Guideline or holy-grail, it is worth bearing in mind.  My focus will however be on serving a whole food breakfast with as little sugar and refined carbohydrates (e.g. white flour) as possible.  Oh, that and a breakfast that can be prepared the night before.  Baby D still keeps me awakenights and I can’t bring myself to get up at 5am to prepare breakfast for my school going kids.

Overnight Oats

blog - overnightoats

After many attempts, only one such breakfast item has passed the family’s taste test – Overnight oats.  It’s so good that my dad (who makes it a point not to eat anything I make) has taken to making his own overnight oats for breakfast (secretly of course).  As its name suggests, overnight oats consist of oats soaked overnight in liquid, resulting in a slightly chewy and pleasant texture.  You can flavour the oats with anything thanks to its neutral flavour, making it a versatile dish that can be repeated without boring the tastebuds.  A godsend given that I only have one breakfast item on my menu.  Overnight oats also require minimal preparation the night before and its just out of the fridge and into the mouth the next morning.  The recipes below are most popular with my family.  But go ahead, be bold and invent your own recipes!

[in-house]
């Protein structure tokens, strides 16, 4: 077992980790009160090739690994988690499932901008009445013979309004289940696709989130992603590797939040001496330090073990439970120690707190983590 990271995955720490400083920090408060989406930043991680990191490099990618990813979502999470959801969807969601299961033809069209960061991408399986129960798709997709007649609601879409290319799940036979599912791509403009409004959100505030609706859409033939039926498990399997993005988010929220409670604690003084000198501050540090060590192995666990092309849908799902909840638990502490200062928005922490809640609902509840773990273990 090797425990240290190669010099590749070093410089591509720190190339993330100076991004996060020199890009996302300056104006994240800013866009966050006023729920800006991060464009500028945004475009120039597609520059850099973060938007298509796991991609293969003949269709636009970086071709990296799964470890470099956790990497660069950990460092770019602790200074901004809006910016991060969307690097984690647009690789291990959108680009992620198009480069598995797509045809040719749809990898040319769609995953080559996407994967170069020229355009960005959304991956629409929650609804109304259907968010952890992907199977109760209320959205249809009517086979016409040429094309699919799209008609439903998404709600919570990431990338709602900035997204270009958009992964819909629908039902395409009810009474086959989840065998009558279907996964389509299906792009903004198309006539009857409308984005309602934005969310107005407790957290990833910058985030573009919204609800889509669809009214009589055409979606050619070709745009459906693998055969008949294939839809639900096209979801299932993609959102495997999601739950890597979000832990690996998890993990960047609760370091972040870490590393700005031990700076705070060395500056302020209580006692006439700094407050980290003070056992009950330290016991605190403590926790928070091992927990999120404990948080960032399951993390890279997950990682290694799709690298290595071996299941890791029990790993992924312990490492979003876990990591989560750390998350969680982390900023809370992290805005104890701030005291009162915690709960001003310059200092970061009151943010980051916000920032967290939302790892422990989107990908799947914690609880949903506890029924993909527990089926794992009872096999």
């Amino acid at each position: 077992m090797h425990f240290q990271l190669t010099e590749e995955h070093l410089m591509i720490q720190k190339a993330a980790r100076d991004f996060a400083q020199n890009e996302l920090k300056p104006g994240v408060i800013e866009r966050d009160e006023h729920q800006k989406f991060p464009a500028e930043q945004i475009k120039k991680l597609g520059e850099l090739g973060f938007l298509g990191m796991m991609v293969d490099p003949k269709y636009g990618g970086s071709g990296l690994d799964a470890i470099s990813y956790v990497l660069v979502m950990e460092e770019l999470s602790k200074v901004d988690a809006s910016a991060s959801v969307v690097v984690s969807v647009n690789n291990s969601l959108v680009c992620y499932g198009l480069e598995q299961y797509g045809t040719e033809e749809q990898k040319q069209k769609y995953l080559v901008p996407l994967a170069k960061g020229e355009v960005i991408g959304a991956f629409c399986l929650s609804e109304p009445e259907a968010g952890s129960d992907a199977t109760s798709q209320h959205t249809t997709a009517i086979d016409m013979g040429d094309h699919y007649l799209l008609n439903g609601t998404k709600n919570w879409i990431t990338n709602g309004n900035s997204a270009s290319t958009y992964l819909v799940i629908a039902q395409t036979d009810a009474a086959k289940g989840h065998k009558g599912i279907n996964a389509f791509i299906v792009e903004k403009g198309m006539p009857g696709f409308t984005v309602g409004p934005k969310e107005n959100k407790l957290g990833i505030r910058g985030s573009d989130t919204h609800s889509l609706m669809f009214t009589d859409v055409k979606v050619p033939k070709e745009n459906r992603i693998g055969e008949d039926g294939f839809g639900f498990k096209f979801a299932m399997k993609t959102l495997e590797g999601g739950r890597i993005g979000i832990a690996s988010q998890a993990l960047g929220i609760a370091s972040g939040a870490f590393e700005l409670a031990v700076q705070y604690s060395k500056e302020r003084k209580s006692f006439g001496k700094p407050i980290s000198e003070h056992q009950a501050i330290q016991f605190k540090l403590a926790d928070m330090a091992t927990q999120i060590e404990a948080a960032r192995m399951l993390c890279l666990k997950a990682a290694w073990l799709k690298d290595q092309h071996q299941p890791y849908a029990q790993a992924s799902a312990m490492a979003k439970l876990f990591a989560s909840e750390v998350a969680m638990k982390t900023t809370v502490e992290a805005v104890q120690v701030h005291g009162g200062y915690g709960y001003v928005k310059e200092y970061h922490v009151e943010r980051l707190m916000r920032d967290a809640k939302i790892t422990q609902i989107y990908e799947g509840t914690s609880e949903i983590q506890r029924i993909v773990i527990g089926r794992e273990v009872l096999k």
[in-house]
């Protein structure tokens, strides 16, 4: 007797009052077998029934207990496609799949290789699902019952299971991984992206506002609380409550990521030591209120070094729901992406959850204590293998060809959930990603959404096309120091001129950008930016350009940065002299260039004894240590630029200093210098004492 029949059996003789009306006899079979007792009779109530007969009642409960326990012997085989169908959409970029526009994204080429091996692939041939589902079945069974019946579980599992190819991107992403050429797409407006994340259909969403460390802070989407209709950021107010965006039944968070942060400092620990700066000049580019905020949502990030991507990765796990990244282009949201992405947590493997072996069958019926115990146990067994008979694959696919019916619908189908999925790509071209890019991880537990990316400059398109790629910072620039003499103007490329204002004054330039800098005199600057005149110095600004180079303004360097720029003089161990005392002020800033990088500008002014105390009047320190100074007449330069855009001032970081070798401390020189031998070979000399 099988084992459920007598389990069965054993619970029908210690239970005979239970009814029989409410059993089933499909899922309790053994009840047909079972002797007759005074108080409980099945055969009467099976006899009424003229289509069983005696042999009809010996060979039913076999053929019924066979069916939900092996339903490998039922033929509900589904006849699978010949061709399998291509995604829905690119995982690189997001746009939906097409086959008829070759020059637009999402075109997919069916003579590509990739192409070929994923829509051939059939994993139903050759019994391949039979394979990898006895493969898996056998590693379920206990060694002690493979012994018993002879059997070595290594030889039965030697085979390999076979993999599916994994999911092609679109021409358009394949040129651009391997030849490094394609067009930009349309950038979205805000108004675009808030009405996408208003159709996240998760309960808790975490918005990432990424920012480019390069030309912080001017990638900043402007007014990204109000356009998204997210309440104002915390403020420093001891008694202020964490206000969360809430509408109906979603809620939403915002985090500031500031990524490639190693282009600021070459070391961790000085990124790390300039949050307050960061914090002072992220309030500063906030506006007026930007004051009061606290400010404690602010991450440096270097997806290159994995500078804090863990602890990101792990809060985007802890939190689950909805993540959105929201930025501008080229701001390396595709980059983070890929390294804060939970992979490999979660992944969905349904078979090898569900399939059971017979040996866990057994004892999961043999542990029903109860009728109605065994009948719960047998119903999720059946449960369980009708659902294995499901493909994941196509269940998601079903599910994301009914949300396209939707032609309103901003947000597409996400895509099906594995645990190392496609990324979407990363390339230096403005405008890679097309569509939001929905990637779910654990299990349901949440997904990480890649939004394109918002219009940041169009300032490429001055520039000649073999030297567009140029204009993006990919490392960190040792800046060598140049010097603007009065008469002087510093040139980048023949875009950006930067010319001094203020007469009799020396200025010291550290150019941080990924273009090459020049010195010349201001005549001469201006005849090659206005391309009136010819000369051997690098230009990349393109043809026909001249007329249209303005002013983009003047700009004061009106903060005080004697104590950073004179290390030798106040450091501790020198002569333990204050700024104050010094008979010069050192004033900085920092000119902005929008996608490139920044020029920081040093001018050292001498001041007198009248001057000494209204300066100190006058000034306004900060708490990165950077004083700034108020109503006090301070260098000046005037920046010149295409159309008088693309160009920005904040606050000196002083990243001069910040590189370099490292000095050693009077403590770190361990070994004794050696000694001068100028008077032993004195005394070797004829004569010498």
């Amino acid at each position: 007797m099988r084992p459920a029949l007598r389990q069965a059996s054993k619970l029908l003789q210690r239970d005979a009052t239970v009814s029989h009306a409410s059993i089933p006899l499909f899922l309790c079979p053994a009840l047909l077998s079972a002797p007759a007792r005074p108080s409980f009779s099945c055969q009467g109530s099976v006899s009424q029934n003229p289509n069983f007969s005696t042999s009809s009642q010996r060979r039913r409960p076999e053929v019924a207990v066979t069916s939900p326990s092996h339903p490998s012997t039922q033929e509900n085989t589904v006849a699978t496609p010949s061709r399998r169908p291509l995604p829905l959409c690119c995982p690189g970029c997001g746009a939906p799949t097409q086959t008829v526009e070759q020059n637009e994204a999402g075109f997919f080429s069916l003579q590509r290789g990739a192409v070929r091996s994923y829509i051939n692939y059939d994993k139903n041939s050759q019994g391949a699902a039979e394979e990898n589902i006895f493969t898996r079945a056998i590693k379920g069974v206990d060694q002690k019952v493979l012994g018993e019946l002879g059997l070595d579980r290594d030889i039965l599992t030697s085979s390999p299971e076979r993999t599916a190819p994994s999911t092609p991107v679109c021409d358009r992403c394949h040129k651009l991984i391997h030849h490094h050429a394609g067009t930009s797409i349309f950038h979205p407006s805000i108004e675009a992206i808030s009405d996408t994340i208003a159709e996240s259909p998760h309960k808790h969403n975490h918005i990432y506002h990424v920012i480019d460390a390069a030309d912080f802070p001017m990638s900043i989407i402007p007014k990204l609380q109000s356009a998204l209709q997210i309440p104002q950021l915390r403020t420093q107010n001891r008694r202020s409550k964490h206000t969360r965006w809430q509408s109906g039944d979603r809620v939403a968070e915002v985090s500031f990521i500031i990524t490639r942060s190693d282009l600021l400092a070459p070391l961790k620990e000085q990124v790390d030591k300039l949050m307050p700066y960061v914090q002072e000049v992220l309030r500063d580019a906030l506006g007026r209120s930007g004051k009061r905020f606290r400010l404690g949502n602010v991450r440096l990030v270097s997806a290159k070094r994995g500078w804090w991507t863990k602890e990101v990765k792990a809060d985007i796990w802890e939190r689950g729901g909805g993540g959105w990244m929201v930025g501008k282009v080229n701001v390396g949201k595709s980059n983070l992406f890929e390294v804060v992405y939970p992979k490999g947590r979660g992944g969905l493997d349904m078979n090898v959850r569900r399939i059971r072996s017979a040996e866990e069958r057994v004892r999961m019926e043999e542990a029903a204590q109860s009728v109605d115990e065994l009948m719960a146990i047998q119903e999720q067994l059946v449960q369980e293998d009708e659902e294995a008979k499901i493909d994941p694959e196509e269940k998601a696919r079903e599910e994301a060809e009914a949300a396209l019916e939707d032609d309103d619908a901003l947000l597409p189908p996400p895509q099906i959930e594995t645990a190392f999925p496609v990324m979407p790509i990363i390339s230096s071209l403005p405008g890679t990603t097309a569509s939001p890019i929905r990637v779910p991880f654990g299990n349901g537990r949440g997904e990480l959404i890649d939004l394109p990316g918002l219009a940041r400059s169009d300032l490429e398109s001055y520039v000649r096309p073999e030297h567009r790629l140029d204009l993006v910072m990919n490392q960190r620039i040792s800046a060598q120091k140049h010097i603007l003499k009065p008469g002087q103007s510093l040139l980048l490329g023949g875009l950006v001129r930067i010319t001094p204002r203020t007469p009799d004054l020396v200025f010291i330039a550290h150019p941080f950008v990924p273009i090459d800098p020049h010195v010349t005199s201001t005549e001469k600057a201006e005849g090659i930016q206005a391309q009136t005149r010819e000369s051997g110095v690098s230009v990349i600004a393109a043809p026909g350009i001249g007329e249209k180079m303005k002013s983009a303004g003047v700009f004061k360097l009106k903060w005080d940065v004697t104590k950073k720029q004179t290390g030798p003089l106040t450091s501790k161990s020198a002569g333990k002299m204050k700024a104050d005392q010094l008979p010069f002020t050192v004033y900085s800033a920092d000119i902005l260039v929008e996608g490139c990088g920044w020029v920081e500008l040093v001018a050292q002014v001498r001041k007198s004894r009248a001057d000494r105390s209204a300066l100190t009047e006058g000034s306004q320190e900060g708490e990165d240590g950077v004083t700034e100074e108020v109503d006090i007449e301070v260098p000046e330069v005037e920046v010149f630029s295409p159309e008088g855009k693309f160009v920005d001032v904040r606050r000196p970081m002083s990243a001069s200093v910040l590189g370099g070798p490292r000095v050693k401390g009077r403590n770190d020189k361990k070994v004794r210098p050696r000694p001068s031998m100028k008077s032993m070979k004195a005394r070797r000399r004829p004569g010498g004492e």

But first, some oat-ucation:  Oats are a whole food and have thus far not been subject to the GMO revolution.  Rich in fiber, oats have been said to reduce the risk of coronary artery disease and colorectal cancer and (as my dad attests to) lower cholesterol levels.  A bowl of oatmeal also has a low GI value of 55, according to the American Diabetes Association.

Banana Overnight Oats

Ingredients (serves 2):

  • 2 medium sized bananas (more if you want it sweeter)
  • 1 cup rolled oats (not instant oats)
  • 1 cup unsweetened soy milk (feel free to substitute this with any kind of milk, juice or liquid)
  • (optional) 1 tsp chia seeds
  • (optional) Any kind of seeds, nuts and/or fruits


  • Mash the bananas with a fork in the container that you wish to keep your overnight oats in.  The container should have a lid.